When your body temperature drops, your heart, nervous system and other organs can’t work normally. Left untreated, hypothermia can lead to complete failure of your heart and respiratory system and eventually to death.

Hypothermia is treatable by warming the body’s core temperature.

“People should refrain from consuming alcohol,” Yokell said. “It causes the body to feel warm. The blood is being drawn from the body’s organs to the skin, thus making a person think they feel warm.

Yokell said they have treated patients for hypothermia this winter.

Local municipalities want residents to take note of snow routes and parking restrictions on the days following significant snowfalls.

The Illinois State Police suggests that you refrain from traveling during inclement weather.

If you must, they recommend that you:

• Dress warmly for the weather-dress in layers of loose-fitting, lightweight clothing in anticipation of unexpected winter weather emergencies.

• Make sure someone is aware of your travel plans. If traveling a long distance, let someone know your route and estimated departure and arrival time.

• Make sure your cell phone is fully charged. Also be sure to keep a cell phone charger with you in your vehicle.

• Always carry an emergency car care kit that contains jumper cables, flares or reflectors, windshield washer fluid, a small ice scraper, traction material, blankets, non-perishable food and a first aid kit.

As temperatures are set to drop, residents will undoubtedly be looking for ways to stay warm. But not all ways are safe ways.

Grant Park Fire Protection District Chief Matt Shronts advises residents to keep anything that can burn at least 3 feet away from heating equipment, like the furnace, wood stoves, or portable space heaters.

He provided these additional winter safety tips:

• Never use your oven to heat your home.

• Have furnaces and chimneys cleaned and inspected every year by a qualified professional.

• Carbon monoxide alarms should be installed in a central location outside each sleeping area and on every level of the home.

• Test smoke and carbon monoxide detectors monthly. Replace batteries every six months.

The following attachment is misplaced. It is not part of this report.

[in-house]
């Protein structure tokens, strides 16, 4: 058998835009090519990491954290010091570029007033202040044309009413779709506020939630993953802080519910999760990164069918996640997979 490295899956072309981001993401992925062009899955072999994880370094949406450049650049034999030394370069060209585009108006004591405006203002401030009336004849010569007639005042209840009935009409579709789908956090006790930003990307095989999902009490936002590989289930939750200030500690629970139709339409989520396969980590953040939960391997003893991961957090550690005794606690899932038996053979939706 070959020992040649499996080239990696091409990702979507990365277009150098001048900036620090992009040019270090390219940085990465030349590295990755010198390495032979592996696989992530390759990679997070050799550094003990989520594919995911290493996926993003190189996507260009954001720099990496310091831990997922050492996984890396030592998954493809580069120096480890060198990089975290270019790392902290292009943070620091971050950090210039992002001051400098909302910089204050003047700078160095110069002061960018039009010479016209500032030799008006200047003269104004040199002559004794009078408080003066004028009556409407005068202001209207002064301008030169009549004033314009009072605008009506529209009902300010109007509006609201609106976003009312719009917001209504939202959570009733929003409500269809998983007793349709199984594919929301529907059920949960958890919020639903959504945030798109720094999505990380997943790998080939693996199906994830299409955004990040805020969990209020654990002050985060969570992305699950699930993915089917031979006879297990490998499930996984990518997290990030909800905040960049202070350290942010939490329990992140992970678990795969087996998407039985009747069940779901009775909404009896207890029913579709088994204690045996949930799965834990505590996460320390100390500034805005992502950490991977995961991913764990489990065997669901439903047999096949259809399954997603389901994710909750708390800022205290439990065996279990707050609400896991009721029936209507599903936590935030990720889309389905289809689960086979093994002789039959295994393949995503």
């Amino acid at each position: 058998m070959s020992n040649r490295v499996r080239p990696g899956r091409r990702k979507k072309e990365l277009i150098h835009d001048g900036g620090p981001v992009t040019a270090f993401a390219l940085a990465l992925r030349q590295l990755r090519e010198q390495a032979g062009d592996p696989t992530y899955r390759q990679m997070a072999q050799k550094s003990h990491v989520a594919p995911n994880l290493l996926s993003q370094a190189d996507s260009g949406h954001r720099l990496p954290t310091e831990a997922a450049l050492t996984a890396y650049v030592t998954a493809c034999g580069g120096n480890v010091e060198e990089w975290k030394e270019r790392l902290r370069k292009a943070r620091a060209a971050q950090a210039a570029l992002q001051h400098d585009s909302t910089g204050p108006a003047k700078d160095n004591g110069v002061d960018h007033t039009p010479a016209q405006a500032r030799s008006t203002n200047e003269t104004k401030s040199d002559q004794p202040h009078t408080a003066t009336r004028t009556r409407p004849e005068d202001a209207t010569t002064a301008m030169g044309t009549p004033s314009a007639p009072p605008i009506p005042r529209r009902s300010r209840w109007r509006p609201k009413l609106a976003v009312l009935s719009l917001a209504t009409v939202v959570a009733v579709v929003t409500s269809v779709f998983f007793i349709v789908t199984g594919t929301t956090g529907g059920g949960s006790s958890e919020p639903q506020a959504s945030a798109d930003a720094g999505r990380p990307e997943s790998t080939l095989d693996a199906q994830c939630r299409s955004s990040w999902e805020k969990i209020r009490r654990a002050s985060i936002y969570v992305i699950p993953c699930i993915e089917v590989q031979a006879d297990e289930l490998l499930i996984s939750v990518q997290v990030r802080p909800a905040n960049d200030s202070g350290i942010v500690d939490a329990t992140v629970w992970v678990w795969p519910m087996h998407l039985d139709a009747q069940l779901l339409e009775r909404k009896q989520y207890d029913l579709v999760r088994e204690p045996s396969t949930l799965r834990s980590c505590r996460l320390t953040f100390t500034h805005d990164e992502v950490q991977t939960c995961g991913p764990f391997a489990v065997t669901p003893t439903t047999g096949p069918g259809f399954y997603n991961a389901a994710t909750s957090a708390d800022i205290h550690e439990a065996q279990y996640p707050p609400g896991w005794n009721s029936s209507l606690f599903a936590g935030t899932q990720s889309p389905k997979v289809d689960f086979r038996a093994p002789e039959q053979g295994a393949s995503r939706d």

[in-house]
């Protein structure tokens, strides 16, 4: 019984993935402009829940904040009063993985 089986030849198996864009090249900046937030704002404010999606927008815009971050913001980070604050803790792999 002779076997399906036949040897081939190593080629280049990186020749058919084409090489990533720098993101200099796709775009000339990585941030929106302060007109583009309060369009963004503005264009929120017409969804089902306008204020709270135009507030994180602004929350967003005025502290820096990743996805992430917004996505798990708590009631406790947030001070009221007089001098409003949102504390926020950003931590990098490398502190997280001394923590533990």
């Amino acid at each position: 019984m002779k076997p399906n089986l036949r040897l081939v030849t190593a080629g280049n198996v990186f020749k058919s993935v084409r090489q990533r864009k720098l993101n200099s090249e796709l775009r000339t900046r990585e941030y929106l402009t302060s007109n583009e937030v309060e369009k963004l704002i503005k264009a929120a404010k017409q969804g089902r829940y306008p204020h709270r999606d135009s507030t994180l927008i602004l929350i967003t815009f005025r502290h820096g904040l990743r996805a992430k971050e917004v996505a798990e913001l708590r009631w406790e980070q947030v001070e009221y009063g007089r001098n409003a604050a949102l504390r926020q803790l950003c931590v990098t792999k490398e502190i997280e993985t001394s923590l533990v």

• During and after a snowstorm, make sure all vents for the dryer, furnace, stove and fireplace are clear of snow build up.

• Remember to clear away deep snow from the area around your gas meter and to clean off excess snow from your gas meter preventing ice build up which can potentially cause the vents to be blocked and allow excess gas pressure into the home.

A major winter storm dropped more than a foot of snow on parts of Nebraska and Iowa while blanketing other parts of the middle of the country Tuesday.

Aqua Illinois advises that if temperatures drop to close to 10 degrees, leave a very thin stream of water running constantly from at least one tap. Aqua recommends using the tap farthest from the meter. The additional expense in your water bill will be minimal compared to the cost to replace a ruptured pipe, the utility said.

It also advised the following:

• Check the water temperature by placing a thermometer under the tap.

• Open cabinet doors below all sinks to allow the warmth from inside your house to reach your pipes. Before you follow this tip, be sure to remove all harmful items from beneath the sink.

• If you have a frozen pipe, locate the frozen section and use a hair dryer to thaw the area. Hold it six inches away and move it back and forth. If this doesn’t work, call a plumber.

Cats and dogs should be kept inside during cold weather. It’s a common belief that dogs and cats are more resistant than people to cold weather because of their fur, but it’s untrue, according to the American Veterinary Medical Association.

Like people, cats and dogs are susceptible to frostbite and hypothermia and should be kept inside. Longer-haired and thick-coated dog breeds, such as huskies and other dogs bred for colder climates, are more tolerant of cold weather; but no pet should be left outside for long periods in below-freezing weather.

If you are unable to keep your dog inside during cold weather, provide him/her with a warm, solid shelter against wind. Make sure that they have unlimited access to fresh, non-frozen water (by changing the water frequently or using a pet-safe, heated water bowl). The floor of the shelter should be off of the ground (to minimize heat loss into the ground) and the bedding should be thick, dry and changed regularly to provide a warm, dry environment.

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How to Stay Safe and Prepared for Holiday Travel During Coronavirus Pandemic

How to Stay Safe and Prepared for Holiday Travel During Coronavirus Pandemic | Real Simple